dessert page 14
La Patisserie by Luxe Sweets
The Carney Gourdough’s
It’s not just a doughnut. It’s a doughnut topped with apples, caramel and dry-roasted peanuts. (Bonus points for ordering this since it’s not even on the official menu yet). $4.25 1219 S. Lamar Blvd., gourdoughs.com
If you don’t explode from cuteness overload by the time you make it from the front door to the counter, order from the bakery’s rainbow roster of macaroons, ranging from caramel fleur de sel to strawberry champagne. $2 each 602 W. Annie St., 912-0033
LemonRosemary Cake Chez Zee
It’s as refreshing as lemonade, except way better because it’s cake. $6.95 5406 Balcones Drive, 4542666, chez-zee.com
Peanut Butter Cookie
What used to be ‘80s landmark on the Drag Captain Quackenbush’s Intergalactic Dessert Company & Espresso Cafe is now a quaint bakery just north of campus that’s less a mouthful to say and more a mouthful of yummy treats. $1.99 411 E. 43rd St., 453-3399, quacksbakery.com
Quack’s 43rd Street Bakery
Buy 11, get one free. Believe me, that’ll last you a day if you’re lucky. $2.75 Various locations, 476-CAKE, heycupcake.com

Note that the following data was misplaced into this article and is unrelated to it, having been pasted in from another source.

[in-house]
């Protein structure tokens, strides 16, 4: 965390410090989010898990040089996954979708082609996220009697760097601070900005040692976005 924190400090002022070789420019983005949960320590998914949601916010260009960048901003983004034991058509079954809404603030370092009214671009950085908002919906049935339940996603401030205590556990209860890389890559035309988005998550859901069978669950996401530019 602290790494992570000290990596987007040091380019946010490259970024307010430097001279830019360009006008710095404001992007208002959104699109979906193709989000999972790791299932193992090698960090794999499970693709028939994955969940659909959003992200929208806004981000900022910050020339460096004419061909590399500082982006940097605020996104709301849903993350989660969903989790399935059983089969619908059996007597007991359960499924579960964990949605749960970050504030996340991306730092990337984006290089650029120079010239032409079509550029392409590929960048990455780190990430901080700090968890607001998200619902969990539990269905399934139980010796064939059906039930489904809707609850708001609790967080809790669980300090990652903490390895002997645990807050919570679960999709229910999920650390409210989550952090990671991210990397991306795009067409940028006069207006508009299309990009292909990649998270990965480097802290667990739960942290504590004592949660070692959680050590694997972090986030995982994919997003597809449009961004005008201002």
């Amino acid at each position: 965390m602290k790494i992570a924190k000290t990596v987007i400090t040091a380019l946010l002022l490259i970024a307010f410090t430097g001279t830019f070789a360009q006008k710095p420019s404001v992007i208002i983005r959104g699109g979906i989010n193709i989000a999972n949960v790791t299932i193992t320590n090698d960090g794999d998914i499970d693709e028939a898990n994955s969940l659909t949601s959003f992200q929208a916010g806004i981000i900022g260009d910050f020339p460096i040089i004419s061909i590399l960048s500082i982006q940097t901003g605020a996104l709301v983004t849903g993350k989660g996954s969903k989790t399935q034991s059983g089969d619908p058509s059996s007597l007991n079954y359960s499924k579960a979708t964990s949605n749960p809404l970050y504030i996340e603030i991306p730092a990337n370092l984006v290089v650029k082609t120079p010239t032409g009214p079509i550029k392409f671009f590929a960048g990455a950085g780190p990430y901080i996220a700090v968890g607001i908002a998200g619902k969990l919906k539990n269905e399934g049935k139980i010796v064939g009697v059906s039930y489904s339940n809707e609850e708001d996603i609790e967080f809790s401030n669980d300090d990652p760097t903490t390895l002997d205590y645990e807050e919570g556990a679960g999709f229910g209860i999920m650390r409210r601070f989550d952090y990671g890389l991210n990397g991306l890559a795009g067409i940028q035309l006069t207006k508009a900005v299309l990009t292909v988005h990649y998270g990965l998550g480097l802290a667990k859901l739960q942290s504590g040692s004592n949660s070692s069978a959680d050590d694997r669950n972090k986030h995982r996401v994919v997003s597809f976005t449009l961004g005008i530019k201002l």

bv$ The Best
Arroz con Leche
La Sombra Bar & Grill
Rice pudding takes a trip south of the border and picks up some Chai-port syrup, raisins, cinnamon and an almond-coconut crumble along the way. $6 4800 Burnet Road, Ste. 200, 458-1100, lasombra-austin. com
Prep Time: 5 minutes
Red Velvet-Vanilla Ice Cream Cake Shake Holy Cacao
Heaven may very well be an actual ingredient. $5 1311 S. First St., 851-2253, theholycacao.com
bv$ The Best
Scone of the Day The Steeping Room
Quite fancy a spot of tea and scones? Swing by this charming teahouse with a lengthy menu devoted to tea-party staples. $2.50 11410 Century Oaks Terrace, Ste. 112, 977-8337, thesteepingroom.com
Sweet Dessert Panini
Cook Time: 5 minutes
1 cup hazelnut spread 8 slices, white bread, cut ½-inch thick 2 bananas, sliced lengthwise 16 marshmallows, cut in halves Butter, softened Powdered sugar, for dusting
1. Preheat the grill to medium-low. 2. Heat hazelnut spread, so that it lightly coats the back
3-Ingredient Peanut Butter Cookies
Prep Time: 5 minutes | Cook Time: 9 minutes Servings: 1 dozen cookies
1 cup peanut butter 1 cup sugar 1 egg, gently beaten
1. Preheat oven to 350. 2. Mix peanut butter, sugar, and egg until well-integrated. (Fold in chocolate chips, if you want them.) Scoop dollops of dough onto cookie sheet. 3. Bake for 9 minutes. The cookies will still look a little under cooked. Let them rest on the pan for 10 minutes and they will start to firm up. Then slide the cookies onto a rack to finish cooling. Adapted from yummysupper.blogspot.com
of a spoon. Spread all slices of bread with a thin layer of hazelnut spread. Apply banana slices to 4 pieces of bread and marshmallows to the remaining 4 pieces. Take 1 slice of bread with banana, and 1 with marshmallows and press them together, making a sandwich. Repeat. Apply a